Why doesn't Slim share in the other men's dreams in Of Mice and Men?Why doesn't Slim share in the other men's dreams in Of Mice and Men?
Slim is known as "the king of the farm". He has a charismatic personality and a feeling of self-reliance that make him stick out from the other farmhands. He is a good listener, a hard worker, and seems to be a bit of a perfectionist: Everything he does, he does well.
This being said, we can conclude that Slim simply has a clear vision of where he wants his life to be, and what he wants it to become. People who live with piece of mind are often content with whatever life brings. Slim is one of those odd and rare individuals who simply enjoy the fact that he is alive, and among the living. Also, since Slim is meant to be a foil of the other characters, he is a useful contrast that allows us, as readers, to see the degree of desolation under which the other characters live.
Slim, a subordinate character in Of Mice and Men, does not share the dreams that the other men on the ranch have. Slim does not see the world as the others do.
For Slim, he runs the ranch. While he does not own it, he sees the respect that the other men have for him as something just as equally good. Slim knows his job, is very good at his job, and seems to be happy where he is.
Lenny and George are drifters. Slim is not. Therefore, Lennie and George are unable to be happy until they find a place of their own. Slim has already found a place of his own on Curley's ranch.
For Slim, he is already living his dream. He needs look no further than where he is at.
Slim, the mule skinner, has a more permanent job; he is no bindle stiff. That he is superior to the other men is evinced by how he stands in the doorway, but no one pushes past him; after being seated, he stands up "with dignity." He has "God-like eyes" that see more than is visible, and he hears more than is bein said. In fact, Slim has the right over life and death. He can decide who will get a pup from his dog; furthermore, it is Slim who gives the decree on Candy's dog's death. And, it is Slim who decrees that George "hadda do it" when he has shot Lennie. So, while Slim understands George and the others' alienation, he does not feel it as the others do.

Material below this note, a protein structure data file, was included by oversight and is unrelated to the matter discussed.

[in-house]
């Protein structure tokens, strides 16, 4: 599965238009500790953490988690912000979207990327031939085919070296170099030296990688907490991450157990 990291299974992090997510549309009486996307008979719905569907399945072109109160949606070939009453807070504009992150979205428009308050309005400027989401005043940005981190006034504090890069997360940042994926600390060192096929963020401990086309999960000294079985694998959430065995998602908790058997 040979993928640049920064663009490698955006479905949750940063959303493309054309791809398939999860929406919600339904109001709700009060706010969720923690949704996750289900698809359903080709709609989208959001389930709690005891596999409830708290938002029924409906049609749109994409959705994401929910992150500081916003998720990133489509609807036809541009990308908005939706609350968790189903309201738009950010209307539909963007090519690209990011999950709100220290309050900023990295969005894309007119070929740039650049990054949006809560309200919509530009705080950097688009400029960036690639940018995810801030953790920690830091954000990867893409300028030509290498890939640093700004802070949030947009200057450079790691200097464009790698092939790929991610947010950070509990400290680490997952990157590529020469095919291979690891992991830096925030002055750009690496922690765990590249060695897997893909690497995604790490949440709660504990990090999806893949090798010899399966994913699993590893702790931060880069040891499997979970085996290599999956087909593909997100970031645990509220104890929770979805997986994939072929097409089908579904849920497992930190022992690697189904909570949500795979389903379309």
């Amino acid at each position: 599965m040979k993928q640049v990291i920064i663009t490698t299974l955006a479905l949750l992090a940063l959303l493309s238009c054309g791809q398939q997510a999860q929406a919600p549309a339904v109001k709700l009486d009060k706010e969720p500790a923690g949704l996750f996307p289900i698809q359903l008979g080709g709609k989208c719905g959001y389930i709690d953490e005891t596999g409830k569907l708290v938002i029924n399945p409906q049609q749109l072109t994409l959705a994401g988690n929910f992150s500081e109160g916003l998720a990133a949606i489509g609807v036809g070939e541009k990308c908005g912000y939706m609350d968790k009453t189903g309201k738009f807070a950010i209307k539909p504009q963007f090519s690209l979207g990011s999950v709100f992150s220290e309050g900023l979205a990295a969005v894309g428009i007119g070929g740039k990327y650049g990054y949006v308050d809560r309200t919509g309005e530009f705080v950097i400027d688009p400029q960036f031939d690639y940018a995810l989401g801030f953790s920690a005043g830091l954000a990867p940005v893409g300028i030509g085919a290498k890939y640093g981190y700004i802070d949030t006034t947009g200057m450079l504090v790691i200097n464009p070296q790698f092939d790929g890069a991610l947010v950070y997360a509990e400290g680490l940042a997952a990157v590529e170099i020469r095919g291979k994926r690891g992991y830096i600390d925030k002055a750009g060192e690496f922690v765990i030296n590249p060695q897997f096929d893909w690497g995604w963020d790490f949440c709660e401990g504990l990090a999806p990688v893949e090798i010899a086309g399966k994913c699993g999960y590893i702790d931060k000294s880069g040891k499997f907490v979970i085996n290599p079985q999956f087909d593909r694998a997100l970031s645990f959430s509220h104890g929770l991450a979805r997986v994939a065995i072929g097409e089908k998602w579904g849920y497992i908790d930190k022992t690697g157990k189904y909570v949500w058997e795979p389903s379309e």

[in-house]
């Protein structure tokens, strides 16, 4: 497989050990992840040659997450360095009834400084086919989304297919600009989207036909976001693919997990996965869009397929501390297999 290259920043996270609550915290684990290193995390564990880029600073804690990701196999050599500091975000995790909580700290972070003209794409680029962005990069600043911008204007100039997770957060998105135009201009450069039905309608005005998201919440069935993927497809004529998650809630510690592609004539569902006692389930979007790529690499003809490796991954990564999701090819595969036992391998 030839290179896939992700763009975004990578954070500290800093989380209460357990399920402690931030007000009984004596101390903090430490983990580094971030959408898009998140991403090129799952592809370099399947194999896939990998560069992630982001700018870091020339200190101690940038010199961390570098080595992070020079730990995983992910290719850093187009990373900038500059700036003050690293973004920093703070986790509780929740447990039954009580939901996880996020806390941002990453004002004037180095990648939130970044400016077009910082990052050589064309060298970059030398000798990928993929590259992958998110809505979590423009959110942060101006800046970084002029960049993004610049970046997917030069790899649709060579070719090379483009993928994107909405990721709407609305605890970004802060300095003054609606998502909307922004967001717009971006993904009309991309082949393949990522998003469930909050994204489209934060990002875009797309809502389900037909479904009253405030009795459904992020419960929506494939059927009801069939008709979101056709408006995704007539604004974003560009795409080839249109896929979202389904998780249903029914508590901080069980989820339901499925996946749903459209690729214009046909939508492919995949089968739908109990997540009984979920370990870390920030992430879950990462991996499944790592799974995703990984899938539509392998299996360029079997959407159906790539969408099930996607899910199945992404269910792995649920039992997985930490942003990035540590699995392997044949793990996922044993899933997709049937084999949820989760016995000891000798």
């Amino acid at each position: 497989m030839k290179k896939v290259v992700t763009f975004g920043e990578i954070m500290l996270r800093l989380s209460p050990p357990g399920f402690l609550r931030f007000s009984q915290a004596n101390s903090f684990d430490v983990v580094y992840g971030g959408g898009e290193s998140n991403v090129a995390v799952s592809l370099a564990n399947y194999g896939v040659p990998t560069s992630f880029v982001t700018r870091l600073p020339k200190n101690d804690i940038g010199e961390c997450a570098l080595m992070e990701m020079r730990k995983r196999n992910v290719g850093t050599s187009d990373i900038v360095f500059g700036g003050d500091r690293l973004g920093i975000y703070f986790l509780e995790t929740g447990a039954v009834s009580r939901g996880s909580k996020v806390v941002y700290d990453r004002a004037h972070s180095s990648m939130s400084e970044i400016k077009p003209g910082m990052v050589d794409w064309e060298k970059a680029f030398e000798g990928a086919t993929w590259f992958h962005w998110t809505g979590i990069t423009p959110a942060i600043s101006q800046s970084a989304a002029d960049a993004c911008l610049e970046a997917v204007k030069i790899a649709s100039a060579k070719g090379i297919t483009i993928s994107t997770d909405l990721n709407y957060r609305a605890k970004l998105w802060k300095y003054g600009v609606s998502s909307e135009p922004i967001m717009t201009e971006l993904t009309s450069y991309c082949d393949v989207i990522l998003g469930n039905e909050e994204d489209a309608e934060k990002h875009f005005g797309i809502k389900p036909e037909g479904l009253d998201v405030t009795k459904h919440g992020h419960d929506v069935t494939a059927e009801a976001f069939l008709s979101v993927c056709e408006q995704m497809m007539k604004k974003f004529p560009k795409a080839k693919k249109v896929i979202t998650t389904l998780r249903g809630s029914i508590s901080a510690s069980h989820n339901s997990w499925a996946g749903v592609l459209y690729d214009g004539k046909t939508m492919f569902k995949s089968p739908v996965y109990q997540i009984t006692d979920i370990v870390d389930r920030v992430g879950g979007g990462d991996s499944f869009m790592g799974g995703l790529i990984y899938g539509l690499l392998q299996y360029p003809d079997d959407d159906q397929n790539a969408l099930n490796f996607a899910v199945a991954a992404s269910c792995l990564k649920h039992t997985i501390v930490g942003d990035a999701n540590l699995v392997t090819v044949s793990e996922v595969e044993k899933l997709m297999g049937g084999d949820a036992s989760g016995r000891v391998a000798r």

I agree with the first post. Slinm seems to me to be the only character who is actually content with who and what he is. He has managed to get himself into a position where he feels that he is respected and does not need to have any dreams in which he is more in control of his life. So Slim has already gotten what he wants -- the respect of people around him and an amount of control over his own life.
Slim represents the owner class, the upper class of the book. He does not consider himself on the level of his men. He tries to separate himself from them, because they are beneath him. He is in charge, and he wants power and money. He wants to keep a separation between himself and his hands.